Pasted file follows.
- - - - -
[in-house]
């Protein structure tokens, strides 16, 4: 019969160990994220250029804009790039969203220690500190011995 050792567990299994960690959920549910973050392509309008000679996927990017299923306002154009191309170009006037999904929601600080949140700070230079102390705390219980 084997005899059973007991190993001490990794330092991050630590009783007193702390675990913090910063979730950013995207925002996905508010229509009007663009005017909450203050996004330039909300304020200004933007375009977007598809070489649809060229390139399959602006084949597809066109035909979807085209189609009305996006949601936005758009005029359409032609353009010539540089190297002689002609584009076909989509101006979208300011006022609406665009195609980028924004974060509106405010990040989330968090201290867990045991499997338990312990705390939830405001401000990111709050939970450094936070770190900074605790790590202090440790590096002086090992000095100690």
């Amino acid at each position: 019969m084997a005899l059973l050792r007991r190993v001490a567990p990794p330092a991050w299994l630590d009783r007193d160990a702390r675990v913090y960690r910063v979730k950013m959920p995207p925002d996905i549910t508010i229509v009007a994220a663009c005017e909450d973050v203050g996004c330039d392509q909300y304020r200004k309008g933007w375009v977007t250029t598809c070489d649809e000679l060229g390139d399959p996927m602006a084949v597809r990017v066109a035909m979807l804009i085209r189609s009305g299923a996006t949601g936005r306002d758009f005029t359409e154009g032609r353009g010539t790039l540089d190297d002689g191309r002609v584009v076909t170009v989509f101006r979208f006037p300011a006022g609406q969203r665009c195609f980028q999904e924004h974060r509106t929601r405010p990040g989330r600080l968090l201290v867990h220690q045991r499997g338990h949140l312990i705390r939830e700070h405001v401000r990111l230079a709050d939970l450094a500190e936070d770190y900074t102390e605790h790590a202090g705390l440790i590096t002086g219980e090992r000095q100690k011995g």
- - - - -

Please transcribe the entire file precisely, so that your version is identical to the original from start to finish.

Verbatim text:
[in-house]
């Protein structure tokens, strides 16, 4: 019969160990994220250029804009790039969203220690500190011995 050792567990299994960690959920549910973050392509309008000679996927990017299923306002154009191309170009006037999904929601600080949140700070230079102390705390219980 084997005899059973007991190993001490990794330092991050630590009783007193702390675990913090910063979730950013995207925002996905508010229509009007663009005017909450203050996004330039909300304020200004933007375009977007598809070489649809060229390139399959602006084949597809066109035909979807085209189609009305996006949601936005758009005029359409032609353009010539540089190297002689002609584009076909989509101006979208300011006022609406665009195609980028924004974060509106405010990040989330968090201290867990045991499997338990312990705390939830405001401000990111709050939970450094936070770190900074605790790590202090440790590096002086090992000095100690």
């Amino acid at each position: 019969m084997a005899l059973l050792r007991r190993v001490a567990p990794p330092a991050w299994l630590d009783r007193d160990a702390r675990v913090y960690r910063v979730k950013m959920p995207p925002d996905i549910t508010i229509v009007a994220a663009c005017e909450d973050v203050g996004c330039d392509q909300y304020r200004k309008g933007w375009v977007t250029t598809c070489d649809e000679l060229g390139d399959p996927m602006a084949v597809r990017v066109a035909m979807l804009i085209r189609s009305g299923a996006t949601g936005r306002d758009f005029t359409e154009g032609r353009g010539t790039l540089d190297d002689g191309r002609v584009v076909t170009v989509f101006r979208f006037p300011a006022g609406q969203r665009c195609f980028q999904e924004h974060r509106t929601r405010p990040g989330r600080l968090l201290v867990h220690q045991r499997g338990h949140l312990i705390r939830e700070h405001v401000r990111l230079a709050d939970l450094a500190e936070d770190y900074t102390e605790h790590a202090g705390l440790i590096t002086g219980e090992r000095q100690k011995g």